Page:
I’ve been quiet on this platform for too long about black lives. And that’s a shame. Because the lives of black people do matter quite a bit to me, I believe they have intrinsic value. So even though I’m worried I’ll say the wrong thing, I have to say something.
I read The Help last month. It’s set in Mississippi in the 1960s. As I read about the terror and abuse white people inflicted on black people for accidentally using the wrong drinking fountain or stealing an unwanted piece of jewelry to pay for a son’s college tuition, I forgot what era the novel was set in. Was it in the 1700s when the ownership of other human beings was protected by the law? Or the 1960s when, though technically free, black Americans had to fight to be seen as equal to their white neighbors? Or is it telling the story of today, 2016, when morning after morning I open Twitter to learn another black man has been killed?
In the novel, the white characters are ignorant to the damaging effect their action and inaction have on the black community. Reading these characters, I have to ask myself how I am complicit in the oppression of people of color in America today. And how I can work against that complicity.
The best I know to do right now is see and hear the stories of my black friends, to believe them when they tell me what life in America is like today as a black person.
My friend, Charnell, wrote a poem titled, “As a young black woman in 2016.” She writes about fears she has for her future sons and daughters—fears I never thought to have for my someday children, because I’ve never had reason to believe they will be targeted by law enforcement for the color of their skin.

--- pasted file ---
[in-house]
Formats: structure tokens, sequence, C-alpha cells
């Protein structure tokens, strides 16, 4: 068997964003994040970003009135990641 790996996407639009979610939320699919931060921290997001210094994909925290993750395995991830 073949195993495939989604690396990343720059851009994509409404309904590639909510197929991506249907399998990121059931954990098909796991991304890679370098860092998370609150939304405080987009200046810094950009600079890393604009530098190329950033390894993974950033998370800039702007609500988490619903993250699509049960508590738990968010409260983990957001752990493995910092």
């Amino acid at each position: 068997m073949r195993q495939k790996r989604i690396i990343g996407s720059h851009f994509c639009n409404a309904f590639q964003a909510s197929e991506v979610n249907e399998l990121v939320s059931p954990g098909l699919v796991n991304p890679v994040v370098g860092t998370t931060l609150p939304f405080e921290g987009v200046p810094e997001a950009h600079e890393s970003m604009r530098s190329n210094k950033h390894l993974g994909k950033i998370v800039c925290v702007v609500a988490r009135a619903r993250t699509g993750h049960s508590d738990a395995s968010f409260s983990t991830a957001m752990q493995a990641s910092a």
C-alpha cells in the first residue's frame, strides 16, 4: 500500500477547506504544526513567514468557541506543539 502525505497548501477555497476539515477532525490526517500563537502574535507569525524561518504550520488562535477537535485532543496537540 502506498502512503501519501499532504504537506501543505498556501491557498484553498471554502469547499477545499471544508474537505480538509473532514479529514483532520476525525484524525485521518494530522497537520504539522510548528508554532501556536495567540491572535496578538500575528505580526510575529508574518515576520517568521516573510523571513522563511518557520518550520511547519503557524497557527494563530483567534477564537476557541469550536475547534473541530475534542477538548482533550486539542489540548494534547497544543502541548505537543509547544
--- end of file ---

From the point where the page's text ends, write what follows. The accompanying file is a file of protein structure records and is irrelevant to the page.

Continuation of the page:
Charnell also wrote an article for the newspaper at our college about the continued need for Black History Month. It reminded me how much I still have to learn about the influences of black culture on America and how much of that we have appropriated and called our own.
My friend, Julia, wrote about her experiences being racially profiled with her family. Again, this piece forces me to reflect on the privilege I have as a white person in this country.
There is so much work left to be done here and now, and this is just a feeble attempt at saying that I want to take part in righting the wrongs.
Please read the pieces I have linked to. They won’t take much of your time, but let the words sink in. Then continue reading and listening to the stories of people of color as you encounter them in the rest of your life. Let them change you.